Can’t we just find something that we can agree upon?

Thrown into a silly unnecessary bathroom dispute that has brought unwelcome international attention, good North Carolinians of all ideological, religious, and political persuasions would like to have something that brings them together.

It happens on May 3 with the release of John Hart’s latest literary thriller, “Redemption Road.” Residents of Hart’s hometown get the jump on the rest of us this Saturday (April 30) when he returns to Salisbury to talk about his book and distribute copies to old friends.

Hart flashed onto the literary scene about 10 years ago, writing four bestselling thrillers in four years, “The King of Lies,” “Down River,” “The Last Child” and “Iron House.” He was the first author to win back-to-back Edgar Awards for Best Novel. He sold more than two million copies of his books.

Then Hart moved his family to Virginia and took a long break. That left his giant fan base missing his bestselling, award-winning literary thrillers. Now he is back with “Redemption Road,” a book that has already drawn widespread praise. Kirkus Reviews says, “Enough characters, confrontations, secrets, and subplots to fill the stage of an opera house – and leave spectators from the orchestra to the balcony moved and misty-eyed.”

And plenty enough, I think, to get our minds off the “Bathroom Bill” at least for a few hours.

When I talked to Hart recently about “Redemption Road,” I wanted to know why it had taken so long and how his writing process differs from those of other writers. The book’s central character, Elizabeth, is a police detective with a complicated background. She holds a firm belief that her mentor in law enforcement, Adam, now being released after serving a long sentence, was wrongfully convicted of a brutal murder of an attractive young mother. Her search for the real killer is the story line that holds Hart’s complex set of plots together.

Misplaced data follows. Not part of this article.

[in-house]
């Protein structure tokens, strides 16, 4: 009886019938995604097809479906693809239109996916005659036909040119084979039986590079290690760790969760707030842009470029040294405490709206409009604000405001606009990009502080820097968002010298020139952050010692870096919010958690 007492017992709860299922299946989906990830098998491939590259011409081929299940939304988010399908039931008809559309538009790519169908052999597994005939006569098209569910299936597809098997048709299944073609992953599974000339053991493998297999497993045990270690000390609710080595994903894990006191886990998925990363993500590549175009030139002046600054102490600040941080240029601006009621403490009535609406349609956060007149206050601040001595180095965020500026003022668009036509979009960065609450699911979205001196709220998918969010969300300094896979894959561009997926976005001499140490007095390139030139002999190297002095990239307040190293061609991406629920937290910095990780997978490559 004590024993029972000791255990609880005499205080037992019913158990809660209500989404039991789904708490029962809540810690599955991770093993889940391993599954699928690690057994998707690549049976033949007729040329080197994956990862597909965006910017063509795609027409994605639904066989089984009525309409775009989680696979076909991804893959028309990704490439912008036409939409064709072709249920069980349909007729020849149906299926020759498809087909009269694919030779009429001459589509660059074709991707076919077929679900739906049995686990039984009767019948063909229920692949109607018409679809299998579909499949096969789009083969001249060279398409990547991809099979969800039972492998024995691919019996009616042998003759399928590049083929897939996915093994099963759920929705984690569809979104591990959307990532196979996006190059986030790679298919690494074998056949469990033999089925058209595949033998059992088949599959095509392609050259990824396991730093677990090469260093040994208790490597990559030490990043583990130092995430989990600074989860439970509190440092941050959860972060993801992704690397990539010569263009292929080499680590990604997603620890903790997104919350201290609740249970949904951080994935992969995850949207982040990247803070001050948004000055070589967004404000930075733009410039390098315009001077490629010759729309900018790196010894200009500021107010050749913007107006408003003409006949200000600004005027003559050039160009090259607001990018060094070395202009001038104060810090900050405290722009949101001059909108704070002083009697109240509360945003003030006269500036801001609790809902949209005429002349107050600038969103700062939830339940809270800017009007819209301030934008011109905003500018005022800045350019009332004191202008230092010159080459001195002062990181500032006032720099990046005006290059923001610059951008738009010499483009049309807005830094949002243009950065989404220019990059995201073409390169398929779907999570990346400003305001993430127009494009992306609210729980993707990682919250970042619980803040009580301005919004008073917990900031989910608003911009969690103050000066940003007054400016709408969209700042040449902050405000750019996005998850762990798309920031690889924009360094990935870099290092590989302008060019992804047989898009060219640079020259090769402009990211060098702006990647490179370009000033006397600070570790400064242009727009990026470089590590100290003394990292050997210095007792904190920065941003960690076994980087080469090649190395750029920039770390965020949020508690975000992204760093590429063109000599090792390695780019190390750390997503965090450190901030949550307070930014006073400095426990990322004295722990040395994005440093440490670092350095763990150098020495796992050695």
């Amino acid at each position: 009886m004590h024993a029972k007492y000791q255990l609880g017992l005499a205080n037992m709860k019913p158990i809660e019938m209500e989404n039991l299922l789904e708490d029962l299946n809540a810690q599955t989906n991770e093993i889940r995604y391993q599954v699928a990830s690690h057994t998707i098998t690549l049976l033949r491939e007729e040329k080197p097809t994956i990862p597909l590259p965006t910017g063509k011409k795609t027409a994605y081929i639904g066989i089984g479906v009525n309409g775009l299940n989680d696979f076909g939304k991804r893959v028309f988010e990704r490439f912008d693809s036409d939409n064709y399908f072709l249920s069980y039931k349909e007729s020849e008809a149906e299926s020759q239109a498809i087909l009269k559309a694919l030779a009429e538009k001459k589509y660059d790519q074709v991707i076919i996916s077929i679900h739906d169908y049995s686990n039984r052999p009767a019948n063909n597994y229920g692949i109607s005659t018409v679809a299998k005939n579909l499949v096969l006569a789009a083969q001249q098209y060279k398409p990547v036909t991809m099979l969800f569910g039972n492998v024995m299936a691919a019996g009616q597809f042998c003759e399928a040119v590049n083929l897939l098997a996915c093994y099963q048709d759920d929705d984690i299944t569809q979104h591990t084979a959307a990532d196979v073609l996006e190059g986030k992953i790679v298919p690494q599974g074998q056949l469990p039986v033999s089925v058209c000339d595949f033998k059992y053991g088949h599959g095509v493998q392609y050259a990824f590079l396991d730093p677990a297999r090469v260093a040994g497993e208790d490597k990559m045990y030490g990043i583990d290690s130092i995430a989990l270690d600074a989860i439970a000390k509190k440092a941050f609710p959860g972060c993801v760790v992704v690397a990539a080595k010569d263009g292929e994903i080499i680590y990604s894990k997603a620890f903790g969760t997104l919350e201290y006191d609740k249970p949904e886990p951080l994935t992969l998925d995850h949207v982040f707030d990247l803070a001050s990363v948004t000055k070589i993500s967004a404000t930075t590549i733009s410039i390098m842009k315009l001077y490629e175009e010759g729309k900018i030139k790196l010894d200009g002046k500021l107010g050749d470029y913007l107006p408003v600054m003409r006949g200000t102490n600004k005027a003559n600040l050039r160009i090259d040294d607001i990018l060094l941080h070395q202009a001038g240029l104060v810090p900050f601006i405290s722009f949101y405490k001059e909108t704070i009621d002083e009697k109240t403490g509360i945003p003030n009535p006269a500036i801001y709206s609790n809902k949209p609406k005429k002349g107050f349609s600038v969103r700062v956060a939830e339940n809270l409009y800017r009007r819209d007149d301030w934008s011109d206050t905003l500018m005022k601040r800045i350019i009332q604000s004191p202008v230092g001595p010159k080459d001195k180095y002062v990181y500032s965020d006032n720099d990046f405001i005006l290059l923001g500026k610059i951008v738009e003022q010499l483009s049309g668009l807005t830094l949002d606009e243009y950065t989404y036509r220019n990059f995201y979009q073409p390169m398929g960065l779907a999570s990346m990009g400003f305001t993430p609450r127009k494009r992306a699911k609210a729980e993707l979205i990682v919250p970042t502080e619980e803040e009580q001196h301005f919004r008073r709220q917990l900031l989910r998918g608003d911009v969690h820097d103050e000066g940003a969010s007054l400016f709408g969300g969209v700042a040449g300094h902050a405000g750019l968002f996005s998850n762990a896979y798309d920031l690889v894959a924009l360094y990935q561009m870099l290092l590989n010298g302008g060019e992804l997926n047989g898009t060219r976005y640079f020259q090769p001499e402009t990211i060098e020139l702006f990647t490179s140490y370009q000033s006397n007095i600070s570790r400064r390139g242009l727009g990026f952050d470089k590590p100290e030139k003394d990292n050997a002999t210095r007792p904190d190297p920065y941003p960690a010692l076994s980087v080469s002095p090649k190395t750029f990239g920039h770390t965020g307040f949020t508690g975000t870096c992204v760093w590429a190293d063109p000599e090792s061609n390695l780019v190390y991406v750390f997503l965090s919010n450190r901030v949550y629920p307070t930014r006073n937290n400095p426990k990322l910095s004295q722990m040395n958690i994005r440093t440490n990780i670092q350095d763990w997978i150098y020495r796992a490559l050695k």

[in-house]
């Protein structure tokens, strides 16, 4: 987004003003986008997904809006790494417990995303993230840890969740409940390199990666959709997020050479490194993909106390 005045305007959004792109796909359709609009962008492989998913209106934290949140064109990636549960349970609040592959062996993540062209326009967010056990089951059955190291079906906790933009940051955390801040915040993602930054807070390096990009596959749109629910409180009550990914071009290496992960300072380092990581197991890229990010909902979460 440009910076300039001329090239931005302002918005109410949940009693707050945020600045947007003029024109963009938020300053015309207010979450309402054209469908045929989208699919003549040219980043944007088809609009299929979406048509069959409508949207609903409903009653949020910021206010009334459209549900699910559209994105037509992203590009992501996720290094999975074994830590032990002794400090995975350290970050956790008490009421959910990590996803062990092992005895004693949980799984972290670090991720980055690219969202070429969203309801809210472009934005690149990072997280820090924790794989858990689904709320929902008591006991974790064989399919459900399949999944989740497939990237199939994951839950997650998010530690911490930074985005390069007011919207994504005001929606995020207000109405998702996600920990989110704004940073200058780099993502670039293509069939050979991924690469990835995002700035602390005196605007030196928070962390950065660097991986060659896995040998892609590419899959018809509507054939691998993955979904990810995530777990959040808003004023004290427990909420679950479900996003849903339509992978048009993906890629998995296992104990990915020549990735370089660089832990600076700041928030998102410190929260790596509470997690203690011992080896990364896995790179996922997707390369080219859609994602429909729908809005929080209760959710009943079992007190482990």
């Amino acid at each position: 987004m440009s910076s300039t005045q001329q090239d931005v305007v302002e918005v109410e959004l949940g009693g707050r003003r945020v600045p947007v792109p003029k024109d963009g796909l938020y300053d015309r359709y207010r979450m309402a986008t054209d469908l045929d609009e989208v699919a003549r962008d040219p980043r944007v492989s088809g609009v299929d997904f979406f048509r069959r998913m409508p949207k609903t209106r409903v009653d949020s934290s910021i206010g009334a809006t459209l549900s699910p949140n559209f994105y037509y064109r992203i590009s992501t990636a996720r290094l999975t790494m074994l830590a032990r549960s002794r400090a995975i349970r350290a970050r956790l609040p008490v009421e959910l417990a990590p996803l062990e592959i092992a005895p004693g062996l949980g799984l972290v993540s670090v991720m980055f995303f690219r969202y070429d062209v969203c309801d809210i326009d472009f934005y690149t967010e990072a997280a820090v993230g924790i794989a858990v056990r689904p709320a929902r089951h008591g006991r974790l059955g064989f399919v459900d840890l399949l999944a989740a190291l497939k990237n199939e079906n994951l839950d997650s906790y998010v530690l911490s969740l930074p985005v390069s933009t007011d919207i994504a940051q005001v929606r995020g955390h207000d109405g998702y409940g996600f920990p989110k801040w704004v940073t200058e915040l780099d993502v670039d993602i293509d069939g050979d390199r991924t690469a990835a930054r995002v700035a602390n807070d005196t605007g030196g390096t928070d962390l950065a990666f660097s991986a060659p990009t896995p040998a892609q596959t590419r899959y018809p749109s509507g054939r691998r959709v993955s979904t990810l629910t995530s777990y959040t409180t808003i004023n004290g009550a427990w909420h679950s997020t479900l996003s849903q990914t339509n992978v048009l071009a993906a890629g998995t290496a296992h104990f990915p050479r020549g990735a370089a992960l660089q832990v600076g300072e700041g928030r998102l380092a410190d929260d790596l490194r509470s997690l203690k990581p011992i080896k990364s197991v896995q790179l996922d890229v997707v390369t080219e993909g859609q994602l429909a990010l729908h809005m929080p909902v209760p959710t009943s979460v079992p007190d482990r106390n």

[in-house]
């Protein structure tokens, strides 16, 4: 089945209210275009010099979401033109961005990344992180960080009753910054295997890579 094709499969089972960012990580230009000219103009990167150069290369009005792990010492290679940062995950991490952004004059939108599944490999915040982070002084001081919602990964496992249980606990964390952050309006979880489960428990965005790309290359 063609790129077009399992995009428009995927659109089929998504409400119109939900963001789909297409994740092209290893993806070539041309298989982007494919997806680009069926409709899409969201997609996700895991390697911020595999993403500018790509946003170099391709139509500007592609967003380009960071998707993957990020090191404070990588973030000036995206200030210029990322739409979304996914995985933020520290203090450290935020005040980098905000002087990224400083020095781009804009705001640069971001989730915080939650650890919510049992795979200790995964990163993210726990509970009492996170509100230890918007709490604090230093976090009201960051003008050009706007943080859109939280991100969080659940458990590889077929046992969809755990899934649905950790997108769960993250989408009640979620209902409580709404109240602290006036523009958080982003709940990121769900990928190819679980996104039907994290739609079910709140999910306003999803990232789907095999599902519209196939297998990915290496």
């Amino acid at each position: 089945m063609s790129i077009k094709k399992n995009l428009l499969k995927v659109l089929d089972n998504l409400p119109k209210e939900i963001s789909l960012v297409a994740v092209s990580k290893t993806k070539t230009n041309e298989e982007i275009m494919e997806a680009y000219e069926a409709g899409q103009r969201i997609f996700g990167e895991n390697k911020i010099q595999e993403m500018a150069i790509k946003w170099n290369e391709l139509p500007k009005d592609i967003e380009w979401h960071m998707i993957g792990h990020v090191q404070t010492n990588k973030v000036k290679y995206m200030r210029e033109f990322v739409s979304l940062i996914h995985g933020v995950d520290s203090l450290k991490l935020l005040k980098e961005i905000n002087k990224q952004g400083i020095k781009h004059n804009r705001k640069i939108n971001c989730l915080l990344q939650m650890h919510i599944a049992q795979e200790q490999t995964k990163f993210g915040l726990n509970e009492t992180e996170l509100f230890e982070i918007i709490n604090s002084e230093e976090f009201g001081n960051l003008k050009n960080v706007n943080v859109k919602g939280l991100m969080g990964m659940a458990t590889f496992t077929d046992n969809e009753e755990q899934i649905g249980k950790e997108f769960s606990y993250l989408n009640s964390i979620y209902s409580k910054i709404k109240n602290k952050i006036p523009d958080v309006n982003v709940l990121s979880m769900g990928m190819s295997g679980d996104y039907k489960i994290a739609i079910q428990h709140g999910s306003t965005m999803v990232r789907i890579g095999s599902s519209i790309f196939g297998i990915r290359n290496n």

Hart’s stories are based on characters rather than complicated plots charted in advance. “For me,” he said, “the books always begin with an idea of who the main character is. I have to see this person very, very clearly and know two or three emotional drivers that are going to shape that person throughout the book. Before I know the plot, I always see the character first.

“I’ve met so many novelists through the course of these years and what I’ve discovered is that there’s a large group that outlines everything. They know exactly what they’re going to do before they write the first word of prose. Then there are those like myself who grope and hope. We make it up as we go and we go to bed every night fearful that we’re going to wake up with nothing the next morning, and if you, God forbid, wake up at three in the morning, you’re never getting back to sleep, but I think that’s the most exciting way to write because the outliners, once they’ve got that document, they’re basically building widgets. I mean all the excitement goes out of it. For me, the excitement of the job is getting up every day just eager to see where the story goes.”

Hart’s method works well unless the central character does not click or deliver the kind of story he wanted. When this happened midway through the first version of his current book, he tossed his manuscript and began anew with a different central character, Elizabeth.

The resulting character and story took much longer to write.

It took a long, long time, but “Redemption Road” is worth the wait.

D.G. Martin hosts “North Carolina Bookwatch,” which airs Sundays at noon and Thursdays at 5 p.m. on UNC-TV.